Too bony, too cachexic, he muttered, shoving her from the damp bed and deciding in that instant to remain an onanist, forever if need be, enough with these damned diseased whores, but as he grasped at his suppurating self, he suffered an anagnorisis: he was the reason for her wasting.

Well anyway, that was appetizing. Time to plan dinner... Peace, Linda

moonrat said...

teehee. awesome job, guys. only one question: how does everyone know so much about my love life?!?!

Josephine Damian said...

Variations on a theme:

Googanist: one who googles themself.

cindy said...

i never knew onanist--never heard of it, never came across. but i do know its synonym : man.

haha! just kidding! =p

one of my favorite words is "surreptitious", i also like "esoteric" (which i picked up from asinov's foundations--i only read the first few pages cause i liked a boy). i manged to use both in my novel at least once. =)

i can't stop to look up a word while reading--so i usually never find its definition, only by context.

writtenwyrdd said...

I used to have the widest vocabulary of anyone I knew...and then I started hanging out with you people!

Chumplet said...

I made up a word in my first novel. Margaret bites into a hamburger after weeks of fish and fruit and declares she's having a hambergasm.

Bernita said...

MoonDear, you MUST get a copy of "The Superior Person's Book of Words," by Peter Bowler.
You will love it.

Sample:
FUTTOCK n. A particular wooden component - the exact nature of which is unknown to the author -in the structure of a ship. A ridiculous word. If you have a yachting or otherwise nautical friend, make a point of always greeting him with the cheerful inquiry : "And how are your futtocks these days, old bean?"

Words In, Words Out said...

Okay, I'll see your love of words and raise you one. I have a tattoo of the word 'stentorian' on my ribs. It means very loud :) here's a link to it on my mypsace... http://viewmorepics.myspace.com/inde
x.cfm?fuseaction=viewImage&friendID=
23263005&albumID=0&imageID=19811238

Ulysses said...

I'm a fan of Lovecraft for his use of archaic, obscure English words: squamous (scaly), stygian (black), rugose (wrinkled), proboscidian (elephant-like)... Pick up any of his works and you're guaranteed to run across a half-dozen never seen before and likely never to be seen again.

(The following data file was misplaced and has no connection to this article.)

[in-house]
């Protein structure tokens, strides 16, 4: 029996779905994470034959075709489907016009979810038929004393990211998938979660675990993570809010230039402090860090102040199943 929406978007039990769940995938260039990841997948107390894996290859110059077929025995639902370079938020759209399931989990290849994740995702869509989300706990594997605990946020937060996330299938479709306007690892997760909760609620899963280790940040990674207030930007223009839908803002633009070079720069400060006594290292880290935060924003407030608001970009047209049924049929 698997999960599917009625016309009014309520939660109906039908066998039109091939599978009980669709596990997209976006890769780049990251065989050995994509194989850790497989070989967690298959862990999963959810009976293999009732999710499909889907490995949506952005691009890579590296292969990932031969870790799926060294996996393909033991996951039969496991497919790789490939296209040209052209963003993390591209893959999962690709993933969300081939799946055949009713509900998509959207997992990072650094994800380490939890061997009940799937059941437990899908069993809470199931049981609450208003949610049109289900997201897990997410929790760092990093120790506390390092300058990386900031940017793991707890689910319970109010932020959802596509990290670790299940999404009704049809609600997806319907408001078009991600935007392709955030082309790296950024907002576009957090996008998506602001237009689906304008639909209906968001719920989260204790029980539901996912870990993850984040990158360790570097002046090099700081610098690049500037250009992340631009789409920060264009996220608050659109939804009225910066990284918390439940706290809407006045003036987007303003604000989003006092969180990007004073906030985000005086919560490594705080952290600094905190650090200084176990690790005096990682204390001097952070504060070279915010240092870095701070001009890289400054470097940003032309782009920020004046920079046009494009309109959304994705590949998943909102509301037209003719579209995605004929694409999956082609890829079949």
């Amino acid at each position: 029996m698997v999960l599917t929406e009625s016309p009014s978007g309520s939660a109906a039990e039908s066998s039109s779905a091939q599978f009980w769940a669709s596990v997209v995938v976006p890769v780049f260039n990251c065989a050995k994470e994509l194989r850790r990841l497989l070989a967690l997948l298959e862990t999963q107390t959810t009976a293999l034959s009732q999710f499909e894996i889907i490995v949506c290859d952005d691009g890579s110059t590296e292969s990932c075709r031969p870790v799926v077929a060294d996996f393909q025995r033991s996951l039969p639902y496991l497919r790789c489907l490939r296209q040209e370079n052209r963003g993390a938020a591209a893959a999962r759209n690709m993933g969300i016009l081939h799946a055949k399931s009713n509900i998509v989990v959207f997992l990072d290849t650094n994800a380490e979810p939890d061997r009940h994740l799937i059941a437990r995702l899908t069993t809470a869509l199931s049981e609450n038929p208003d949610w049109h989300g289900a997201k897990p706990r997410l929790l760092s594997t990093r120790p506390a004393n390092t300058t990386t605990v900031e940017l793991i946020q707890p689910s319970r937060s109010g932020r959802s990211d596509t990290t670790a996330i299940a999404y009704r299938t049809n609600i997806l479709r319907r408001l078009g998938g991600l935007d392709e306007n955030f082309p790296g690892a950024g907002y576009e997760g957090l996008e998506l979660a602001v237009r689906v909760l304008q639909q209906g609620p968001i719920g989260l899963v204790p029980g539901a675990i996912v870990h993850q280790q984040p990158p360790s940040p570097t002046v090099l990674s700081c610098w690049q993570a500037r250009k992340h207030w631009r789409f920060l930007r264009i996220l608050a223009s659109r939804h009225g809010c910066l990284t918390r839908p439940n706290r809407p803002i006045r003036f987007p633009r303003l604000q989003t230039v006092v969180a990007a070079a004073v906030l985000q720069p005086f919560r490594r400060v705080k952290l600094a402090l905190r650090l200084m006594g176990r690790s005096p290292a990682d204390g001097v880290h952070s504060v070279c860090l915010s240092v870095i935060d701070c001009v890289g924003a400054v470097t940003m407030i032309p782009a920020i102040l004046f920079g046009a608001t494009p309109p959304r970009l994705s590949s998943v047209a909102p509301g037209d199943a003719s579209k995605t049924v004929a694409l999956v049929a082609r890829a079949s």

It still amazes me that he tried to create a mood of creeping, amorphous (shapeless) horror by using words nobody else knew.

Kaytie M. Lee said...

TC Boyle uses those ten dollar words. I love it.

Recently I used "pelagic" in a sentence--it just popped into my head when I wanted it--I've no idea how I came to know it, unless from the aforementioned TCB--and it suited my needs perfectly. It was a great writing moment. :)

haunted author said...

My husband uses copacetic quite a bit-he's the only person I know that does that. I'll have to throw futtock at him sometime- he sails quite a bit and he's currently reading Patrick O'Brian.

One of my favorite words is defenestration- which is killing someone by throwing them out the window. Kind of hard to drop that one in everyday conversation...

I just finished reading (a few weeks ago, actually) Michael Chabon's "The Amazing Adventures of Kavalier and Clay"
Loved that book- so much so I talked my bookgroup into reading it for next months book.

Bernita said...

Another one is "The Disheveled Dictionary" ( A courious Caper Through Our Sumptious Lexicon) by Karen Elizabeth Gordon.
It's delicious.

A said...

Hi Moonrat! This is my first comment on your blog so I just wanted to mention I really enjoy reading it. :)

Some of my favourite words are parlous, petrichor, and effervescent. I like Thomas Wharton and Michael Ondaatje for their vocabulary choices. (I also get a lot of good words from the WWFTD mailing list, which is much like a treasure chest.)

JES said...

Late to the party, but: tundra; disingenuous; lambent; plangent; en deshabillé.

Maybe 15 years ago, Howard Rheingold did a book called They Have a Word for It, a selection of words in languages other than English for which English has no exact equivalent. (But for which, it goes without saying, he wished there were.) One of my favorites from that was razbliuto (Russian, I think), which he defined as something like "the emotion one feels for someone he once loved, but no longer does." I've since seen it debunked as a real word, and maybe it isn't. But I have a lingering, poignant fondness for it still, a... hmm... what's the word...?

Debra said...

The newbie onanist, exultant in anagnorisis, understood that what he had assumed was merely cachexic supperation, was something else entirely.

And my favorite word -- tintinnabulation. Not so much for the word but because any time I hear it, write it or think it, I hear my mother's voice reciting the poem to me when I was a child. She grew up in the Bronx and played in Poe Park, a heady experience for someone who loved to read.